There’s a recruiter (a really good one) who focuses on the Shop.org and Internet Retailer 500 communities. His name is Harry Joiner. He estimates that there are about 5,000 candidates, tops, in his space. Those are the decision-maker, GM-type roles that he places. If you sell into e-commerce, those are your prospects. It’s not a lot of people. It’s roughly the population of a small town like Bastrop, Texas.
If you opened a coffee shop in Bastrop, Texas, there are a few things you could do to succeed. You could put up a billboard, I suppose. You could engage a local SEO expert to ensure that your site always got found for “Bastrop coffee shop.” You could put up a Facebook page, send coupon codes over Twitter, and Instagram your latte art. You could even get a list of Bastrop phone numbers and call every single household in town (the ones that still have landlines, anyway…that may not be everyone, but it’s probably better than the fill rate for phone number from most purchased lead lists of enterprise buyers).
If you did all those things and nothing more, you would fail. If you did one thing, you would succeed. What’s that one thing?
(I assume that you have good coffee and excellent customer service, BTW. That’s not the one thing I’m talking about).
The single best marketing trick to ensure success in any enterprise space is this: driving word-of-mouth. Why? Every one of those 5,000 drives by the billboard daily…and soon stops noticing it if it’s not relevant to them. 5,000 people doesn’t equate to a lot of Web searches for “Bastrop coffee shop.” What percentage of those 5,000 people will Like your Facebook page and admire your Instagrammed latte art? Probably not enough, on their own, to make the business successful. (You should still do all those things, of course, because each impression on a prospect counts).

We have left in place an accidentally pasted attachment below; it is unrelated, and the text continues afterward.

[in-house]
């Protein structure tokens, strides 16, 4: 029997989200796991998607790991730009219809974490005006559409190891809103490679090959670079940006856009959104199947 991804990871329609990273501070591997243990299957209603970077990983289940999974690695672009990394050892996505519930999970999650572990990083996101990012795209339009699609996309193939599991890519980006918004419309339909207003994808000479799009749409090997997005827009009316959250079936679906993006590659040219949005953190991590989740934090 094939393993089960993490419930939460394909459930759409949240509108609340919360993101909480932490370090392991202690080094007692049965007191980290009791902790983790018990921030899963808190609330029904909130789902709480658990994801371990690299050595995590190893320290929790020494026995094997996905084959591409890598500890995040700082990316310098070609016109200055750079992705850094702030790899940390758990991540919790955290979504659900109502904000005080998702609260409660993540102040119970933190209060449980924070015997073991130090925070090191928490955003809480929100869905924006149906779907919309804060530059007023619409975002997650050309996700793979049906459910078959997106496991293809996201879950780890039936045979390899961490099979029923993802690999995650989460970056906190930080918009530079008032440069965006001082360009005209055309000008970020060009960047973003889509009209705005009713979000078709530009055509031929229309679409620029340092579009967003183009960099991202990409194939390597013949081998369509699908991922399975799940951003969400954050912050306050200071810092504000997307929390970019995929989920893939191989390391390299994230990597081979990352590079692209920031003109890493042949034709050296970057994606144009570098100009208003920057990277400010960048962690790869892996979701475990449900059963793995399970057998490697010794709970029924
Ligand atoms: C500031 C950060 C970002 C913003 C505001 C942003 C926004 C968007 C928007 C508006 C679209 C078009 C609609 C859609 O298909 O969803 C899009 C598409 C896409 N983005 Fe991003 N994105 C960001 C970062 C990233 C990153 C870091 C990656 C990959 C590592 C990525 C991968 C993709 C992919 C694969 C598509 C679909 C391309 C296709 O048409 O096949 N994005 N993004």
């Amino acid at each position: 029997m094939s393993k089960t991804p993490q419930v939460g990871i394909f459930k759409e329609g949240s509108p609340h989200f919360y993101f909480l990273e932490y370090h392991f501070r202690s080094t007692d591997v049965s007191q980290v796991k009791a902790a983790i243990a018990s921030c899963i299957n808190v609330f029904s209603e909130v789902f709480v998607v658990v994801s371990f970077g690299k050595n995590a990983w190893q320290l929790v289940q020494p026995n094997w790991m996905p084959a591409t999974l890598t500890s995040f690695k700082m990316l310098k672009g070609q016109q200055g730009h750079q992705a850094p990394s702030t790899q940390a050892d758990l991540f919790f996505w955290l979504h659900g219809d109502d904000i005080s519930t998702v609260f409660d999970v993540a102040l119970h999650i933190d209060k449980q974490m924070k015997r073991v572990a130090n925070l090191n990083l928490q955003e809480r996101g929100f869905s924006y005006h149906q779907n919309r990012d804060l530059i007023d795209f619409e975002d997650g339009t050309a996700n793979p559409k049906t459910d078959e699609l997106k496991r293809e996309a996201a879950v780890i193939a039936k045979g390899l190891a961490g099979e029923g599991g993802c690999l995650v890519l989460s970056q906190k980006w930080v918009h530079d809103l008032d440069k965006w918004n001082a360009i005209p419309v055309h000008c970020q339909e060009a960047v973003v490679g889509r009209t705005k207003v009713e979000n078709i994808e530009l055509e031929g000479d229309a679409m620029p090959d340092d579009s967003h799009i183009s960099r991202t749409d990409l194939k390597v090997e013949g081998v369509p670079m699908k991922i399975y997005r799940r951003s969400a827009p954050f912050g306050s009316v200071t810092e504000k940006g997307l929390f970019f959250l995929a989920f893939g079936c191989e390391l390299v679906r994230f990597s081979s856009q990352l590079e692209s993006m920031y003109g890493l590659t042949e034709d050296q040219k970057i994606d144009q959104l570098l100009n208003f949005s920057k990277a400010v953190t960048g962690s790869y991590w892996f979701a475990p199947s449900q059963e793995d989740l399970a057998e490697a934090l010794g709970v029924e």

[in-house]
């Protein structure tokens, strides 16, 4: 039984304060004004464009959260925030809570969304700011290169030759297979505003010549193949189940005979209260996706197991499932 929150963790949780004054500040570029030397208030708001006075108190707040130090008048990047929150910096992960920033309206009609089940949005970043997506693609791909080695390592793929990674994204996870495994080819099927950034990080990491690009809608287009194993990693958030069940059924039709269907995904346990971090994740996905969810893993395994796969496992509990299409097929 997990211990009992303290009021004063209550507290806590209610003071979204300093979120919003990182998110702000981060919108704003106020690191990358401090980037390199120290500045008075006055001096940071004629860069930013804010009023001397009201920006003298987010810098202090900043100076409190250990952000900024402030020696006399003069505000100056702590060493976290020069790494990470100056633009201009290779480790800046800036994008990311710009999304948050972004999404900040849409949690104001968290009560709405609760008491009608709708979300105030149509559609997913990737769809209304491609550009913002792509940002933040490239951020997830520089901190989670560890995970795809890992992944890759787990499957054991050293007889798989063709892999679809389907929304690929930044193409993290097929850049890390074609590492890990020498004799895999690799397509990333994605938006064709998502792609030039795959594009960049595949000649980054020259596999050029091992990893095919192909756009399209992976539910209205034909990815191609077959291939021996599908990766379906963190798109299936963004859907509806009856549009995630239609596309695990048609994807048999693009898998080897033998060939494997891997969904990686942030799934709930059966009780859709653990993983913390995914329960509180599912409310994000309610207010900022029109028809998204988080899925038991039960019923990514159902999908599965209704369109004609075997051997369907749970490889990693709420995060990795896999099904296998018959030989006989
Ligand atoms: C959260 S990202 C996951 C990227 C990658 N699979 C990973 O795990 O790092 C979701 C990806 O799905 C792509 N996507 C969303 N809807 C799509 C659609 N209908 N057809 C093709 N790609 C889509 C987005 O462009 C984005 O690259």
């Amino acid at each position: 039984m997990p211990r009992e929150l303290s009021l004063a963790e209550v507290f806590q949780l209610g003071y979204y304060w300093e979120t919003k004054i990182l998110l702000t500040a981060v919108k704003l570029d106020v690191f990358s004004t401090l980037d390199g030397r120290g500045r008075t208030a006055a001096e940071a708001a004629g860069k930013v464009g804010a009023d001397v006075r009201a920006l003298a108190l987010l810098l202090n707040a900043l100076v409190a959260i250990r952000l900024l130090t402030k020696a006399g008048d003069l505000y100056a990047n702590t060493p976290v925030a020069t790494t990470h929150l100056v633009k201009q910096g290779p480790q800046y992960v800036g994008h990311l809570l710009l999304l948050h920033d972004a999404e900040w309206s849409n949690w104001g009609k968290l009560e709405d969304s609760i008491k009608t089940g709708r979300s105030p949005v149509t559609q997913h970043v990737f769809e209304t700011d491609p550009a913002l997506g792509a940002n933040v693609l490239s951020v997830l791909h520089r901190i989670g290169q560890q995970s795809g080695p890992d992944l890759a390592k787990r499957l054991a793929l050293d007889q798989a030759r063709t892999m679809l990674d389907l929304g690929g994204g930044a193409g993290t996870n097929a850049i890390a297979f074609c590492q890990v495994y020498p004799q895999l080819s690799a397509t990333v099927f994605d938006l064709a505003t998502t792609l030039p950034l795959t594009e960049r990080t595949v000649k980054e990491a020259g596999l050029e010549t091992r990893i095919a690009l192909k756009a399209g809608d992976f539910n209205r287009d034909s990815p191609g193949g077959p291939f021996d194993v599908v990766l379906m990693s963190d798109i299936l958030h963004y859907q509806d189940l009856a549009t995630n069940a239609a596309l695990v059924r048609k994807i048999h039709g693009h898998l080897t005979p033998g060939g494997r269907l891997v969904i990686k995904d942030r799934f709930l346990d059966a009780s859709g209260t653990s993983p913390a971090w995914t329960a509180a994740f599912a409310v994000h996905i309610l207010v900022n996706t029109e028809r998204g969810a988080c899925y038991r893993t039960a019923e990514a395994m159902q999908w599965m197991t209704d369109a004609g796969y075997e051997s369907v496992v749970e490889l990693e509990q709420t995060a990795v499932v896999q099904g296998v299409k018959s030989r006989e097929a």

But in a small town, people talk. When they want to know where to get a cup of coffee, they ask their neighbor. When they think the product or service in a local establishment is poor, they tell each other, and they stop going. How, beyond good product and service, do you drive word of mouth? Lots of ways. That’s not what this post is about (but feel free to check out Andy Sernovitz on the topic).
What this blog post is about is this: the 5,000 e-commerce decision-makers that Harry places are a small town, just like Bastrop. Virtually any other enterprise space (in-store digital experts, corporate security decision-makers) is also a small town of a few thousand. There are consumerized plays to get into these spaces (Solarwinds’ method of selling to individual network engineers rather than CIOs comes to mind). Those are valid and game-changing go-to-market strategies that ultimately get the CIO to buy. But they’re not what most people are talking about when they say “enterprise marketing.” Most people using that term are talking about a small (in number of decision-makers) and focused target market.
If your target market is small and focused, as it is for most enterprise-focused companies, the people in that small community all know each other. They hang out at a few town squares (Shop.org and IRCE for Harry’s 5,000, it may be different for your group). They read the local newspaper (Internet Retailer, for Harry’s town.) They listen to the local “mayor of main street” (aka industry influencers…one of which could be you, if your content marketing is excellent). And they all talk to each other.
What are you doing to get them talking about you? Are you listening to what they’re saying? And are you courageous enough to focus on doing the right things to drive word-of-mouth in an environment where CMOs are increasingly pushed to focus only on the most measurable things?